“Little Women” (1994) (900th Review)

MOVIE REVIEW: “Little Women” stars Winona Ryder (Edward Scissorhands, Stranger Things [TV series]), Trini Alvarado (The Frighteners, Stella), Claire Danes (Homeland [TV series], Romeo + Juliet), Kirsten Dunst (Spider-Man [2002], The Power of the Dog), Susan Sarandon (Thelma & Louise, Snitch), Christian Bale (The Dark Knight, Vice), Gabriel Byrne (The Usual Suspects, Miller’s Crossing), Eric Stoltz (Pulp Fiction, The Butterfly Effect), Samantha Mathis (American Psycho, Broken Arrow), John Neville (The X-Files [1998], The Fifth Element), and Mary Wickes (Sister Act, The Hunchback of Notre Dame [1996]). It is directed by Gillian Armstrong (My Brilliant Career, Charlotte Gray), with the screenplay being written by Robin Swicord (The Curious Case of Benjamin Button, Memoirs of a Geisha).

Based on the novel, this story follows the March sisters as they grow up in post-Civil War times.

We’ve made it folks: 900 reviews. Man. What a milestone. Though I would’ve loved to reach the coveted 1,000 review marker before closing out the website, I am glad to have made it this far. 900 reviews over 10 years is quite a feat. And to have seen the 1994 iteration of “Little Women” as the 900th? What a way to crack open December.

For those of you who haven’t seen or read this story (like myself), “Little Women” is a coming-of-age tale that shares both joy and sadness. One that focuses on a group of four women – sisters – who transition from their childhood into adulthood. Many obstacles are faced for each sibling, but it’s in their bond and shared affection for one another that they are able to accomplish their goals. While the going may get tough, your heart can’t help but melt at the love between these women.

Under the direction of Gillian Anderson, this project is littered with many big stars, from Winona Ryder to Christian Bale to Susan Sarandon. All of whom hold great chemistry and chew the scenes they are in. For the kid cast especially, they make things fun. It’s that sort of storytelling akin to “Driving Miss Daisy” or “Fried Green Tomatoes”: a folksy tale with warm performances. Everyone does a solid job, with notable turn-ins coming from Ryder and Kirsten Dunst. All of the March sisters are well-balanced in both story weight and personality. They stand out, and I found some of the more memorable moments coming from those who weren’t Jo (Ryder). Beth (Danes) in particular has one of the saddest tales.

My girlfriend enjoys watching this picture around Christmas time, and I don’t blame her. The film opens with snow and repeats the same look throughout. There’s an enchantment to it, conveyed through production design, wardrobe, and most of all the score. It exudes a storybook style/tone as if it were adapted by a novel (wink wink), checking off all the boxes of adventure, drama, comedy, and romance. The latter of which is a centerpiece of this flick, as the sisters are constantly in the throws of boys (and later, men). Swicord, who adapted the novel from Louisa May Alcott, wrote dialogue akin to something you’d find in a Jane Austen picture. There’s quite a bit of romanticism, as to be expected when girls mature into women (… little women). As a guy, I found it all to be actually interesting. The dialogue is done well, both in how it is written and how it is performed. If there were any frustrations to arise, it typically came from the story choices made…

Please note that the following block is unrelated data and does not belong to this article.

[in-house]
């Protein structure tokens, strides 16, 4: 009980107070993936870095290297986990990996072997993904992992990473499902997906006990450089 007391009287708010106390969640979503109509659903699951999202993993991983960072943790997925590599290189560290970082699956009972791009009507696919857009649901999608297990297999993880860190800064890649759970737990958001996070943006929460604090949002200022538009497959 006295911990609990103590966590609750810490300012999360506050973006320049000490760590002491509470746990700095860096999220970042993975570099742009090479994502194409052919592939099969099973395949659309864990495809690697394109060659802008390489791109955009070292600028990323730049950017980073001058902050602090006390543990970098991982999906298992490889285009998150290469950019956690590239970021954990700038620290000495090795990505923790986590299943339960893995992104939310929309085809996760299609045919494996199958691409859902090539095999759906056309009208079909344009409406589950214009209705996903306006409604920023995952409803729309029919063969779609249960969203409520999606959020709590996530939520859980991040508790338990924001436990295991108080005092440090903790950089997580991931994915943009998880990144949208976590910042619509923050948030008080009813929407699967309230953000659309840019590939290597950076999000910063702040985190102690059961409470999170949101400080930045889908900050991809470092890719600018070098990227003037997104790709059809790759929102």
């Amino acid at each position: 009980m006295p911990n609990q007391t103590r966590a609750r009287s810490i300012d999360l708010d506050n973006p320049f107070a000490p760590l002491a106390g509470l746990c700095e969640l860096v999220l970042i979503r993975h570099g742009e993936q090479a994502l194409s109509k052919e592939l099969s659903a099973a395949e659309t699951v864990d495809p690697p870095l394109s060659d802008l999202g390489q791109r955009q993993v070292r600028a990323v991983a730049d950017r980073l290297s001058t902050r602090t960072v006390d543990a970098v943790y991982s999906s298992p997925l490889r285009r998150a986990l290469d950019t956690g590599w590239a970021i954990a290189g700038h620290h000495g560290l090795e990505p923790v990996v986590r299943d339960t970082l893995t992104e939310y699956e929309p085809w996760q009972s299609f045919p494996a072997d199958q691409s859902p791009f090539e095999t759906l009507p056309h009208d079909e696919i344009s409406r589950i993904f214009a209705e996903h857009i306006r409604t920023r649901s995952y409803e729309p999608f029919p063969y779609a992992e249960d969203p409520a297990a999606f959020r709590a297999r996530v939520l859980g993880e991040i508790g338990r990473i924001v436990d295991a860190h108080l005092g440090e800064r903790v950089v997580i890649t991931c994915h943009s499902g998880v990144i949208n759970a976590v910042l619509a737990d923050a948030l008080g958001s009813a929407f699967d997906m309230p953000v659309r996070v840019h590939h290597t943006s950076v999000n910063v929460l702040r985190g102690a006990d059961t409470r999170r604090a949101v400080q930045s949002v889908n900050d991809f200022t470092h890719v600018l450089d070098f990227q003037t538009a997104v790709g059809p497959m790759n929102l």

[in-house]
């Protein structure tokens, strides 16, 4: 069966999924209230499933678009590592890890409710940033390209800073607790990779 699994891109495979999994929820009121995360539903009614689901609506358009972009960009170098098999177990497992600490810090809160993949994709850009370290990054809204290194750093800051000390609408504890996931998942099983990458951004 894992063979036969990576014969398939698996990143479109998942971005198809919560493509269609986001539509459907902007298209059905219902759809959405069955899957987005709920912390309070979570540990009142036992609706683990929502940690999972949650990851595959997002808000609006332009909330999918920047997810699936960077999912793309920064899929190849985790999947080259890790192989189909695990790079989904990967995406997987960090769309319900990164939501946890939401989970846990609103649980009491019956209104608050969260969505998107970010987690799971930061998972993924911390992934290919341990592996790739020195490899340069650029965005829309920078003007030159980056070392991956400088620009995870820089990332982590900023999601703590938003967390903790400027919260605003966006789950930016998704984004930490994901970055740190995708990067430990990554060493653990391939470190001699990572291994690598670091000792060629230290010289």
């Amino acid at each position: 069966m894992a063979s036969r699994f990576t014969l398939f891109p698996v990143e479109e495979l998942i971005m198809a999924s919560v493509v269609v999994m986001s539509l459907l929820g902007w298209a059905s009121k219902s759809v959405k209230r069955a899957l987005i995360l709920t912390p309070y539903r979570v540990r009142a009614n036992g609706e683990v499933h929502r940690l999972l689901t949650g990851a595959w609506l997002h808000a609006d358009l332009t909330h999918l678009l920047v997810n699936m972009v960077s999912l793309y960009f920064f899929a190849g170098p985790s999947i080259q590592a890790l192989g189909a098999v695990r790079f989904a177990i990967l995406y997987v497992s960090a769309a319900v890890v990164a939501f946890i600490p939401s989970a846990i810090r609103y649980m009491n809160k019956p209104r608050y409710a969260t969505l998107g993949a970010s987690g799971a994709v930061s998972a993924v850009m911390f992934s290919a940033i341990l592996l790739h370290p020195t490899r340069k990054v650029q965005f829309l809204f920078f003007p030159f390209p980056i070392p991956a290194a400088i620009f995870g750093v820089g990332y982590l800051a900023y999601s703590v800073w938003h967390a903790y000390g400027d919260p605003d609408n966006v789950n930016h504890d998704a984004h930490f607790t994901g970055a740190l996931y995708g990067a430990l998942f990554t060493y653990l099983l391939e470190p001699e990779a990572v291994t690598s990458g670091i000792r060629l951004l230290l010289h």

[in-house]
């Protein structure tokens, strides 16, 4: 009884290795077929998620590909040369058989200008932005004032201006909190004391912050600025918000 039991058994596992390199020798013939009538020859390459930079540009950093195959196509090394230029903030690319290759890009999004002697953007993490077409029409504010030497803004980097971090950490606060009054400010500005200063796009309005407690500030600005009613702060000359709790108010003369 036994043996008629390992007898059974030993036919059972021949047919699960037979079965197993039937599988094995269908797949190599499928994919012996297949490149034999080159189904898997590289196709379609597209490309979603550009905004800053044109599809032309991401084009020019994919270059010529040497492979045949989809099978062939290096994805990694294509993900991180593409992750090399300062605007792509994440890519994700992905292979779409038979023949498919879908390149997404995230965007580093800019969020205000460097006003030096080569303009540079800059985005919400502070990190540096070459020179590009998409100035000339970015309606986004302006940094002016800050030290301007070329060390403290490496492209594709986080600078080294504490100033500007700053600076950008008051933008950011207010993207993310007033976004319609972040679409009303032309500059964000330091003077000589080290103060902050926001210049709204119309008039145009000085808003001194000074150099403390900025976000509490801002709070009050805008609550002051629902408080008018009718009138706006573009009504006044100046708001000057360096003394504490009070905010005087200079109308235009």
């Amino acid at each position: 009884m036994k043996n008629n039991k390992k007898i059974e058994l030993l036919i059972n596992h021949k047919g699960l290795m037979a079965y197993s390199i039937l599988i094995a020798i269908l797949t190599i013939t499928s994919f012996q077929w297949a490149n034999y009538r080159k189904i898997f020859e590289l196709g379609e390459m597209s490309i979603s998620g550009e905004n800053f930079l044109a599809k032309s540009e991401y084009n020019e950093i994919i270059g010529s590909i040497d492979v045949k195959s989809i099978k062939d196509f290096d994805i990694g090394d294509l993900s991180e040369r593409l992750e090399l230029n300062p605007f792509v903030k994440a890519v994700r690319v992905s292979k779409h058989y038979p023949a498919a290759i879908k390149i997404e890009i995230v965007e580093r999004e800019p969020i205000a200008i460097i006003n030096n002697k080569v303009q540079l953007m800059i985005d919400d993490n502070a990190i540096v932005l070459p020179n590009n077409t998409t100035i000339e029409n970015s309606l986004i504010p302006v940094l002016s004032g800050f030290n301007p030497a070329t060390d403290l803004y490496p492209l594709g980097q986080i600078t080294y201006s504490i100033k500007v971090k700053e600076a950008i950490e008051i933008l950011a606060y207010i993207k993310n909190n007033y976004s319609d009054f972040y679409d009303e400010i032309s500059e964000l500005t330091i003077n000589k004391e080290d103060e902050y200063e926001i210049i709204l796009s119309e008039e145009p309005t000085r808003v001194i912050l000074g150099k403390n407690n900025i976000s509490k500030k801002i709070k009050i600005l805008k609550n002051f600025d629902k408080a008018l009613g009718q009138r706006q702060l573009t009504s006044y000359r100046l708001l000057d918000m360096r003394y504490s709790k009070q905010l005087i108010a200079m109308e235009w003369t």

I know that the script is adapted (so this is more so a question of the source material), but I didn’t care for a few outcomes. Specifically, those involving Christian Bale’s Laurie. He was a fun character at the start, but became more of an annoyance as the film progressed. I didn’t like him by the third act, and only found his inclusion in scenes to be… less desirable. Which is bold to say because I love Bale as an actor. He’s the most recognizable face of this cast. I just didn’t like the make-up of Laurie all too much (and that’s not to say you can’t have annoying characters to throw conflict into the mix; that’s if anyone else shares the same opinion about him as myself). Also, the relationship between Jo and Friederich (Byrne) was a bit strange. Call me odd, but noticeable age gap relationships can bother me onscreen. Their chemistry felt more mentor-student than boyfriend-girlfriend. I’m sure people will disagree, but this is just my preference.

1994’s “Little Women” is a sweet tale despite the story choices I mentioned. Its scope and design make for a magical experience, and I love the heart-warming nature of it even though there are some saddening moments/circumstances. The story of the March sisters is one of excitement, humor, and sadness. It’s well-rounded and well-executed, and I would deem it to be a solid December film to watch. FINAL SCORE: 86%= Juicy Popcorn

Here is the trailer:

One response to ““Little Women” (1994) (900th Review)

  1. Pingback: December Movie Rankings | Juicy Reviews·

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